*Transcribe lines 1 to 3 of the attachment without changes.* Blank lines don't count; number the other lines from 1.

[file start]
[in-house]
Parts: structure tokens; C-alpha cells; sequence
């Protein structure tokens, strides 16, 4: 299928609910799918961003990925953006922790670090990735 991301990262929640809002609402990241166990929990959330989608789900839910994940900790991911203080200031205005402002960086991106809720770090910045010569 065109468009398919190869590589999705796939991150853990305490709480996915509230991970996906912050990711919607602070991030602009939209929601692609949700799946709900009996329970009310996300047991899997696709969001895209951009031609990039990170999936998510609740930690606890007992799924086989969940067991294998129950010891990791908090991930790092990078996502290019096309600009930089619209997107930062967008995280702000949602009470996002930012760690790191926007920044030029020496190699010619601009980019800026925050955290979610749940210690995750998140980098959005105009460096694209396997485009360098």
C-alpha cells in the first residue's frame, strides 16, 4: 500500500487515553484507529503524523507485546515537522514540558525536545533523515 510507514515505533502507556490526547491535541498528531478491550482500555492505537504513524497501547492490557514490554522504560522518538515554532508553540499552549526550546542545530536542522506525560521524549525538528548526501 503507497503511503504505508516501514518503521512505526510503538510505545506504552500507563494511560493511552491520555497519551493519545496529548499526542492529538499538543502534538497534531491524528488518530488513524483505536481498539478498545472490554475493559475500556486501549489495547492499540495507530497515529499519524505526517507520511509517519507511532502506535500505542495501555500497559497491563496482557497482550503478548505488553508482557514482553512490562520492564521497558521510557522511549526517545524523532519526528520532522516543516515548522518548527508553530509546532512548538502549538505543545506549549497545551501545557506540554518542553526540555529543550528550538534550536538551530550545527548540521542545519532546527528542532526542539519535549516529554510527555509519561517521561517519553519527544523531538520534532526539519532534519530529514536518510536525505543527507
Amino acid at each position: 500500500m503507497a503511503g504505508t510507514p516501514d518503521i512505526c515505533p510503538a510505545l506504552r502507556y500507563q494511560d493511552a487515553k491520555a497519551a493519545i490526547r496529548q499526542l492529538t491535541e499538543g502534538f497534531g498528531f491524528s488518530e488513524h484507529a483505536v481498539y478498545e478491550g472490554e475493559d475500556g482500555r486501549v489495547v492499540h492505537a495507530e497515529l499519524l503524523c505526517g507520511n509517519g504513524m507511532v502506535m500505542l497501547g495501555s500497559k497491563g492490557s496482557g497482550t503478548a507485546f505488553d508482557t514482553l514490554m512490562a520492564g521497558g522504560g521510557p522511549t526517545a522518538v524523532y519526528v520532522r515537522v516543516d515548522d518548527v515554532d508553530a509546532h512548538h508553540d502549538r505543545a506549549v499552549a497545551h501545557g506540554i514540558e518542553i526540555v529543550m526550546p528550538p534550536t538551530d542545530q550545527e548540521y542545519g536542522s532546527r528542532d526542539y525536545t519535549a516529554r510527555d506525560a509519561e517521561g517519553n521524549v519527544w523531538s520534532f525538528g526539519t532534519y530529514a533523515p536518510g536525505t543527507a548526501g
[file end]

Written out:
[in-house]
Parts: structure tokens; C-alpha cells; sequence
């Protein structure tokens, strides 16, 4: 299928609910799918961003990925953006922790670090990735 991301990262929640809002609402990241166990929990959330989608789900839910994940900790991911203080200031205005402002960086991106809720770090910045010569 065109468009398919190869590589999705796939991150853990305490709480996915509230991970996906912050990711919607602070991030602009939209929601692609949700799946709900009996329970009310996300047991899997696709969001895209951009031609990039990170999936998510609740930690606890007992799924086989969940067991294998129950010891990791908090991930790092990078996502290019096309600009930089619209997107930062967008995280702000949602009470996002930012760690790191926007920044030029020496190699010619601009980019800026925050955290979610749940210690995750998140980098959005105009460096694209396997485009360098």